I would love to see your spreadsheet.....I love spreadsheets.

bluebelle

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Re: RRSP/RRIF draw down
« Reply #54 on: January 13, 2022, 06:40:16 AM »
This whole discussion has got me thinking (thanks, everyone!). Which means I need advice:

I need to draw down about $100K from my RRSP over the next 9 years or so. My original plan was to pull out around $8K a year till I'm 65 (when my DB pension shrinks because I'm eligible for full CPP). Then $13K a year, and delay taking CPP till 70.

But... thanks to my pension income and dividend-paying investments, the top slice of that RRSP drawdown is taxed at  30%. And, of course, the money I'm earning in the RRSP will also be taxed at 30% when I withdraw it.

My question is, would it make more sense to take out a crapton of RRSP money now, taxed at 30%, and put it into investments whose earnings will be taxed at lower rates (dividends, cap gains)?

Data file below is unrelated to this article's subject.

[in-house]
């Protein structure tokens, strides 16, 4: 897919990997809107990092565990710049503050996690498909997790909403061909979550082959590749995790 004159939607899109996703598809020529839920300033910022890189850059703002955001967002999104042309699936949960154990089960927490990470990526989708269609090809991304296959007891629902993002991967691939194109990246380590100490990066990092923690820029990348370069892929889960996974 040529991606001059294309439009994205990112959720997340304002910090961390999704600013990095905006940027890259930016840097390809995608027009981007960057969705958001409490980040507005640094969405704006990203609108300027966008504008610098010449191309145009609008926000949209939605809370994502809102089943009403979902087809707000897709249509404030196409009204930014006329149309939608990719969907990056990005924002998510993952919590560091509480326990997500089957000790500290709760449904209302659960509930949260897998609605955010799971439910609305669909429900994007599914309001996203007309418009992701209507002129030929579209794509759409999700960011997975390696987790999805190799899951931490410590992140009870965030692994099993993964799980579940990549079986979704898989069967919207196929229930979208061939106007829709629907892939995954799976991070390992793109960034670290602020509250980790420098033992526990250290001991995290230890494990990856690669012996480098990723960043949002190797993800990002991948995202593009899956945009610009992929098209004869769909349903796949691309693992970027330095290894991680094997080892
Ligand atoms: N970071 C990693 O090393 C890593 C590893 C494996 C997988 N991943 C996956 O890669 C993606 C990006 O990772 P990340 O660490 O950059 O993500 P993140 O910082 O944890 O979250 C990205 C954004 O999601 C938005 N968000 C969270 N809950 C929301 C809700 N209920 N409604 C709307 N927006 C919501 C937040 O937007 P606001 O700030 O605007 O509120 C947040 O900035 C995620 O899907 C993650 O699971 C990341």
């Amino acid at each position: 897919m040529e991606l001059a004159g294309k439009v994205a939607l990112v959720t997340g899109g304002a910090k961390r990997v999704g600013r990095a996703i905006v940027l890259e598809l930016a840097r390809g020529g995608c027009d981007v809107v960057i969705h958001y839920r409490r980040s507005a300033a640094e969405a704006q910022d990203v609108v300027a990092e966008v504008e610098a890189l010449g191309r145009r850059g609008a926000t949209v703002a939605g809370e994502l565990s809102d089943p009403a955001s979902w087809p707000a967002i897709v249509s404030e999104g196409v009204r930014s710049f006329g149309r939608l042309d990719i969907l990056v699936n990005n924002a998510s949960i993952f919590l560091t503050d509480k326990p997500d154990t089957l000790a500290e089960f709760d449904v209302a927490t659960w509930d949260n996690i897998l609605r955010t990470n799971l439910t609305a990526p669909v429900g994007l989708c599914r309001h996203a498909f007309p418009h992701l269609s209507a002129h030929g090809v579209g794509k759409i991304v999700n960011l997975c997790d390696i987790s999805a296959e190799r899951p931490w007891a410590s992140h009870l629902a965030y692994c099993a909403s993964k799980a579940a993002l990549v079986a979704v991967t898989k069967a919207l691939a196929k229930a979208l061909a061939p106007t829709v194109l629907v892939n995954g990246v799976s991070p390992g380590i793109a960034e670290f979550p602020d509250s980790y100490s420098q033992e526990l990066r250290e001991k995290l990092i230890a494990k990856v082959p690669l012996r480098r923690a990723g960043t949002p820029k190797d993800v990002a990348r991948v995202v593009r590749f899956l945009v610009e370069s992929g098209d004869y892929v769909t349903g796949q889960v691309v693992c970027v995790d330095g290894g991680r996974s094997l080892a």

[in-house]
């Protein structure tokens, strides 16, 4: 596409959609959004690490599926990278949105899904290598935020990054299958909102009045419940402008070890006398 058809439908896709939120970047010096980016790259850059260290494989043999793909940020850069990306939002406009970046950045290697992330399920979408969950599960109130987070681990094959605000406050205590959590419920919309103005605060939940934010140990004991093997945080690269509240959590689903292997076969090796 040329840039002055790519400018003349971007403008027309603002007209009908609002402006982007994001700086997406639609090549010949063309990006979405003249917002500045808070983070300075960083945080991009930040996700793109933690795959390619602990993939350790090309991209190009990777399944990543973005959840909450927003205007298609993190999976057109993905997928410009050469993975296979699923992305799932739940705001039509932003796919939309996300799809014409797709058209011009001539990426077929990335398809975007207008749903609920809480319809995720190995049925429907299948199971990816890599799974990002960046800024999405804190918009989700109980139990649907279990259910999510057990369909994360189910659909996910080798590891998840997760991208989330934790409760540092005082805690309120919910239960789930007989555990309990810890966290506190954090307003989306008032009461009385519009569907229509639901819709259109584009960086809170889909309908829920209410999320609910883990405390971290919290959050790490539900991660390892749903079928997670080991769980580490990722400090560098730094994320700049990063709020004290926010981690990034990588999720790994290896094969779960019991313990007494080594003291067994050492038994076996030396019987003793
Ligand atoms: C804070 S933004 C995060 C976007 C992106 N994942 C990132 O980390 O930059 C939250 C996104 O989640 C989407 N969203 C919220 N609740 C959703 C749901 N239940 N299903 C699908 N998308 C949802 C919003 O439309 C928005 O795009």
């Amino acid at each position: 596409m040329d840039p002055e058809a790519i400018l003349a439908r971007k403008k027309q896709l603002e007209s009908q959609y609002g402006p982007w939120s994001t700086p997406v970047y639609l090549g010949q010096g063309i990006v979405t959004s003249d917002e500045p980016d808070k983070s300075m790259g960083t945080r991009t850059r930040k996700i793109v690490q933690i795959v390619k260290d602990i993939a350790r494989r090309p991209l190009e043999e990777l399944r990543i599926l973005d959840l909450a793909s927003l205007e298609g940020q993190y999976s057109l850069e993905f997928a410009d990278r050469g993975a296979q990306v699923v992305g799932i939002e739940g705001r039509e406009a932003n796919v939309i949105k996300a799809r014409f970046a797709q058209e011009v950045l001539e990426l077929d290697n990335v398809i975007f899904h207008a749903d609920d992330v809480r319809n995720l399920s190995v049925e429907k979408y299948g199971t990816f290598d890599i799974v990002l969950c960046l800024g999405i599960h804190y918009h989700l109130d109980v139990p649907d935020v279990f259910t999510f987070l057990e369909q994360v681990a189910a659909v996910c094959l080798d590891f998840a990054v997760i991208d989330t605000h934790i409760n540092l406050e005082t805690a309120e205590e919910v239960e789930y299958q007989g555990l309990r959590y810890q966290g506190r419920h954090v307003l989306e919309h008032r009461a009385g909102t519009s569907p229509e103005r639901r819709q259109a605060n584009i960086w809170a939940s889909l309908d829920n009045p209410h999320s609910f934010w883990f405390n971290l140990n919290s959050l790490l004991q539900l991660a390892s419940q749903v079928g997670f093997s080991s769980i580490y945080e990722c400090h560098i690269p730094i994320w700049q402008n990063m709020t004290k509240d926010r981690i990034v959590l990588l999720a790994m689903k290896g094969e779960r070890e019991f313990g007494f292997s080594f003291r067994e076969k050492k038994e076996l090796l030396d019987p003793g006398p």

In other words, is there any advantage at all to sticking with the slow and steady withdrawal, or should I just pull off the bandaid all at once?
I can't answer your question without more detail, but reading between the lines you have a fairly healthy DB pension (yay you!), and your bridge benefit is around $5K.   In deciding how much to take out of your RRSP/RRIF, you need to look at how much you need to live on (sounds like you have more than enough), and your overall life time taxes, not just this year's tax bite.   I have a pretty simplistic spreadsheet that lets you plug in the RRSP/RRIF value, pension values, when you want to take CPP and OAS, and the percent you want to withdraw and it will spit out the required withdrawal etc....lets you see how long it will last and what your total income would be for the year, I'll share if you're interested.....the minimum RRIF withdrawal rates ramp up pretty quickly in your 80s, so you can see your tax bit increase, and depending on your overall income, your OAS be clawed back.   But having too much money in retirement is a whole lot better than not enough.   But it also means you're like me and worked and/or saved for too long without enjoying the fruits of your labour.   (I'm willing to live with that to have the piece of mind of knowing I have 'enough')